As the survey was carried out from the lower altitudes in the mountain areas in the north, it failed to delineate Nepal-China boundary in the north.
This survey produced topographical maps for Nepal indicating Nepal-India boundary including the location and number of each boundary pillar together with topographical details of the Indian side in the maps as well.
The 1415 kilometre length of Nepal-China boundary is based on measurement in the maps ( for details on Nepal-China Boundary see Annex).
No remarkable or noticeable territorial dispute has existed between Nepal and China.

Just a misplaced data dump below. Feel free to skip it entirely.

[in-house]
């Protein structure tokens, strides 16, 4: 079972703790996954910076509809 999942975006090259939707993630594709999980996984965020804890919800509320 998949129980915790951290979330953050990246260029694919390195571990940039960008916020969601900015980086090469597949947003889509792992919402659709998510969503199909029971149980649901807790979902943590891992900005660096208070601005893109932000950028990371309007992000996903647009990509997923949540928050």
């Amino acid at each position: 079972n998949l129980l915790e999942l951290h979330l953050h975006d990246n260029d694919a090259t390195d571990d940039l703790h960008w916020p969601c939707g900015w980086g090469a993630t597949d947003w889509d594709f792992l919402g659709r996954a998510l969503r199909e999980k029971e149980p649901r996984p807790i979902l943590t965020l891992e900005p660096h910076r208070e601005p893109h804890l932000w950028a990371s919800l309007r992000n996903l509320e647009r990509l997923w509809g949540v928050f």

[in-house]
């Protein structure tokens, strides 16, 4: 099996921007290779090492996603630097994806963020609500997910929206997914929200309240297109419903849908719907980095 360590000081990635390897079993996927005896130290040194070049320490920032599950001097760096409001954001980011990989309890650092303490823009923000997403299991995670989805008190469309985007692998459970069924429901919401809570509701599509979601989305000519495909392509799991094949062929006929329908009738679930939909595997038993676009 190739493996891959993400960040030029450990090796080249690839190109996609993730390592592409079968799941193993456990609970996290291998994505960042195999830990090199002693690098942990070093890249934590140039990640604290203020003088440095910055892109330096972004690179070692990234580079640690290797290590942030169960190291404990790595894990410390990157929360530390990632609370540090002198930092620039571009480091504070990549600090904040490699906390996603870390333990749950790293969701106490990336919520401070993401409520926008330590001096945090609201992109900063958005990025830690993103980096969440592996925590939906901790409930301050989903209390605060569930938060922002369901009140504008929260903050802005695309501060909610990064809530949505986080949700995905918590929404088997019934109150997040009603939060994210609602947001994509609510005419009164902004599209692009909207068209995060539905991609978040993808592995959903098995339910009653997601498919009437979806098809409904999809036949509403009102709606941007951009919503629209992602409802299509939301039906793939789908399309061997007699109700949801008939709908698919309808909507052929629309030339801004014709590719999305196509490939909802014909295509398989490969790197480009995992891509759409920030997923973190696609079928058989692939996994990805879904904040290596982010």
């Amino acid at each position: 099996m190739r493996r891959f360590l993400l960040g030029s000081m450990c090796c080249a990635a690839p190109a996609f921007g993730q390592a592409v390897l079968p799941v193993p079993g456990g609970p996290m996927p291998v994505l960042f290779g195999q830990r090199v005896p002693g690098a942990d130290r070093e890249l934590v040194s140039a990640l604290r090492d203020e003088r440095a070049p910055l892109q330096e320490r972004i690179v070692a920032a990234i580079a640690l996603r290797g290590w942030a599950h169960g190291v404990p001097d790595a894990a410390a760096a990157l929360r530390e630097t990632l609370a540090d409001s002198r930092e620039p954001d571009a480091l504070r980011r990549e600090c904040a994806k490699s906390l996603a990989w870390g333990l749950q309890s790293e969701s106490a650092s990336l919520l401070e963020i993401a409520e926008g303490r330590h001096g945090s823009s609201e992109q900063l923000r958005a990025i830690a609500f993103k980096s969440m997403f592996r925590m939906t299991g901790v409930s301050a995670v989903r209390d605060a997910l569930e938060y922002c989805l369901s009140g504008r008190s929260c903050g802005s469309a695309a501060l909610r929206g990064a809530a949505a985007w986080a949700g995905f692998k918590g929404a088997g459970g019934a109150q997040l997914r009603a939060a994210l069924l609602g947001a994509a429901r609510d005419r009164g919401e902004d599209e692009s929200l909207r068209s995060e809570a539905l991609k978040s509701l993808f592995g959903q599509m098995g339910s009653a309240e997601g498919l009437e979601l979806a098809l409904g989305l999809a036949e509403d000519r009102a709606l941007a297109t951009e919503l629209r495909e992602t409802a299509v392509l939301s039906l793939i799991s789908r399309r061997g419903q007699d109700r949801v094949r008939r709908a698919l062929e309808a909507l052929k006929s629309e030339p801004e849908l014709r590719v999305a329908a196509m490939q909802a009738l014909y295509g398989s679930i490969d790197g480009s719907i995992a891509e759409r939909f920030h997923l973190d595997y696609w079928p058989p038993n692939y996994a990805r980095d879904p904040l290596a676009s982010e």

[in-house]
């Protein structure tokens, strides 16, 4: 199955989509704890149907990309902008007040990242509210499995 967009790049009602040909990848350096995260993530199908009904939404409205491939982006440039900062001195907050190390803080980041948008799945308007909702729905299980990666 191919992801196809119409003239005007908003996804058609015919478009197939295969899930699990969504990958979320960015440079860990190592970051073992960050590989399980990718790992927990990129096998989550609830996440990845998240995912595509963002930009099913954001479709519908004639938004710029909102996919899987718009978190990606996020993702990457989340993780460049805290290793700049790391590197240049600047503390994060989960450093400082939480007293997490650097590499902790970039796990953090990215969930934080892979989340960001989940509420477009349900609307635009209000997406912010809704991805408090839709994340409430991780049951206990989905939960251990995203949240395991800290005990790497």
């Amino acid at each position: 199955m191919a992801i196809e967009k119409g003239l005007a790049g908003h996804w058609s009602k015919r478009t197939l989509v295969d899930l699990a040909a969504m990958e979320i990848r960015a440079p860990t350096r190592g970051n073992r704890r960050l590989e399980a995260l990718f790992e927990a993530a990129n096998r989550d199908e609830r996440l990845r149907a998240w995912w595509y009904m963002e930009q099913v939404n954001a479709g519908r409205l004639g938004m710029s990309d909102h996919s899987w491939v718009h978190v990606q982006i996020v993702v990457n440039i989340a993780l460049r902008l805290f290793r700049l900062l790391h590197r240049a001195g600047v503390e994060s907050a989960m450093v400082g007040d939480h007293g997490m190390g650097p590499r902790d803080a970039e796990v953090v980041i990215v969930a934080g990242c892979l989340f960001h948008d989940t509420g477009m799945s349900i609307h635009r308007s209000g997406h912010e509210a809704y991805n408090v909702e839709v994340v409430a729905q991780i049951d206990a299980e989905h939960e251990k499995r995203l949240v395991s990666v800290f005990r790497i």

The few territorial disputes that existed were over rival claims for the settlements of Kimathanka in the Sankhuwasabha and Taplejung districts, the area adjoining the border of Rasuwa, and Nara Nangla of Humla district with the origin of dispute dating back to 1815, 18 respectively (Nepali, 1964:1).: These disputes were resolved by the Nepal-China Joint Boundary Commission on October 5, 1961.
In his lifetime, he settled all the problems affecting the boundary between Nepal and India, because he was apprehensive that in the future such problems might lead to friction between the two states (Husain, 198).
A straight line between the two pillars was drawn for the demarcation of the border in the forest areas, while demarcation in the cultivated land was made on the basis of village boundaries on the principle of mutual give and take.